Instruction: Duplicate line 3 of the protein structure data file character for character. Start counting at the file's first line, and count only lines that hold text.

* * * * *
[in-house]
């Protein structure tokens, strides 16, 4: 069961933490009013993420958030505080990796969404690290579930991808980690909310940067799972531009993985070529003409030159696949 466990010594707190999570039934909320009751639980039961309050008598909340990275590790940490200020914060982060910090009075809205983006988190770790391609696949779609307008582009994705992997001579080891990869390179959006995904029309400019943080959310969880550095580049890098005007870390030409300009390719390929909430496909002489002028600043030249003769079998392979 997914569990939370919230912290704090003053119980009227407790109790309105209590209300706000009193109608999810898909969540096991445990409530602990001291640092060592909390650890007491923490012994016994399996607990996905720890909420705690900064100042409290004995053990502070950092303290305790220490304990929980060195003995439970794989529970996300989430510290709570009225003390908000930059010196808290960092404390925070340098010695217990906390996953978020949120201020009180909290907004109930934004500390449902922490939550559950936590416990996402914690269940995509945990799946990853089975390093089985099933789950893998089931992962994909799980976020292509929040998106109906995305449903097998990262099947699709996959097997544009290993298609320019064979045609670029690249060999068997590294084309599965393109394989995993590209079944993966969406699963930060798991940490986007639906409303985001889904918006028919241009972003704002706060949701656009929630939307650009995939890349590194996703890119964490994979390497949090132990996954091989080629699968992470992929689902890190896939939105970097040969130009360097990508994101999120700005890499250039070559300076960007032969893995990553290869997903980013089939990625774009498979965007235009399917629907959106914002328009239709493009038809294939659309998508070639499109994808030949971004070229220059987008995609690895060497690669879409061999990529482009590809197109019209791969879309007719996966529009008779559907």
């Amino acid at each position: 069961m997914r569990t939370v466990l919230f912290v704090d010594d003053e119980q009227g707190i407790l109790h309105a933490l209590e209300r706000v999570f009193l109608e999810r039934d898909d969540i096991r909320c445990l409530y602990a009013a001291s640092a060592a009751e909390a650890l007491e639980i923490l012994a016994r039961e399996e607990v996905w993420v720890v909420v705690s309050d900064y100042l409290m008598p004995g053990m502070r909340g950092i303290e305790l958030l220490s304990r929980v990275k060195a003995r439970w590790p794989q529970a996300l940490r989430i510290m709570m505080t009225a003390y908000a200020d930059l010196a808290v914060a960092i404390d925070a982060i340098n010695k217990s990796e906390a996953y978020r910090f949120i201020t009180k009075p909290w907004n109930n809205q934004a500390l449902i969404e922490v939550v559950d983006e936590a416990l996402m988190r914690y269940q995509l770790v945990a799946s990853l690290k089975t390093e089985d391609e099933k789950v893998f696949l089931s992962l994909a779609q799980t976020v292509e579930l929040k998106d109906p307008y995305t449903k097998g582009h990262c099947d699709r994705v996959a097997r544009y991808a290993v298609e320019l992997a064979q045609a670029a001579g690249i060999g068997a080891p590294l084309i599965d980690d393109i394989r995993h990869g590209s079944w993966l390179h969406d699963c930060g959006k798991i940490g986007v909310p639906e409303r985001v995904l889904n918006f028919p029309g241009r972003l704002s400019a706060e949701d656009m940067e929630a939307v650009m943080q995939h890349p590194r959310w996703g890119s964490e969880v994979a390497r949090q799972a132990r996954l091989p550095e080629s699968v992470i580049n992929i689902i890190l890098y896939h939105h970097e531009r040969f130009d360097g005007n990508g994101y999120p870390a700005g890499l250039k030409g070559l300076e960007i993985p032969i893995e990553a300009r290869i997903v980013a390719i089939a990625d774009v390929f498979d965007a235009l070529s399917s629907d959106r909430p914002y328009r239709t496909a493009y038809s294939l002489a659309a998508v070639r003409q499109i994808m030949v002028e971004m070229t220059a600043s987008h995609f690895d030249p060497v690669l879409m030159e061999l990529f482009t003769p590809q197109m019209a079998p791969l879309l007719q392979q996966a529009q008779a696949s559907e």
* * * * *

């Amino acid at each position: 069961m997914r569990t939370v466990l919230f912290v704090d010594d003053e119980q009227g707190i407790l109790h309105a933490l209590e209300r706000v999570f009193l109608e999810r039934d898909d969540i096991r909320c445990l409530y602990a009013a001291s640092a060592a009751e909390a650890l007491e639980i923490l012994a016994r039961e399996e607990v996905w993420v720890v909420v705690s309050d900064y100042l409290m008598p004995g053990m502070r909340g950092i303290e305790l958030l220490s304990r929980v990275k060195a003995r439970w590790p794989q529970a996300l940490r989430i510290m709570m505080t009225a003390y908000a200020d930059l010196a808290v914060a960092i404390d925070a982060i340098n010695k217990s990796e906390a996953y978020r910090f949120i201020t009180k009075p909290w907004n109930n809205q934004a500390l449902i969404e922490v939550v559950d983006e936590a416990l996402m988190r914690y269940q995509l770790v945990a799946s990853l690290k089975t390093e089985d391609e099933k789950v893998f696949l089931s992962l994909a779609q799980t976020v292509e579930l929040k998106d109906p307008y995305t449903k097998g582009h990262c099947d699709r994705v996959a097997r544009y991808a290993v298609e320019l992997a064979q045609a670029a001579g690249i060999g068997a080891p590294l084309i599965d980690d393109i394989r995993h990869g590209s079944w993966l390179h969406d699963c930060g959006k798991i940490g986007v909310p639906e409303r985001v995904l889904n918006f028919p029309g241009r972003l704002s400019a706060e949701d656009m940067e929630a939307v650009m943080q995939h890349p590194r959310w996703g890119s964490e969880v994979a390497r949090q799972a132990r996954l091989p550095e080629s699968v992470i580049n992929i689902i890190l890098y896939h939105h970097e531009r040969f130009d360097g005007n990508g994101y999120p870390a700005g890499l250039k030409g070559l300076e960007i993985p032969i893995e990553a300009r290869i997903v980013a390719i089939a990625d774009v390929f498979d965007a235009l070529s399917s629907d959106r909430p914002y328009r239709t496909a493009y038809s294939l002489a659309a998508v070639r003409q499109i994808m030949v002028e971004m070229t220059a600043s987008h995609f690895d030249p060497v690669l879409m030159e061999l990529f482009t003769p590809q197109m019209a079998p791969l879309l007719q392979q996966a529009q008779a696949s559907e």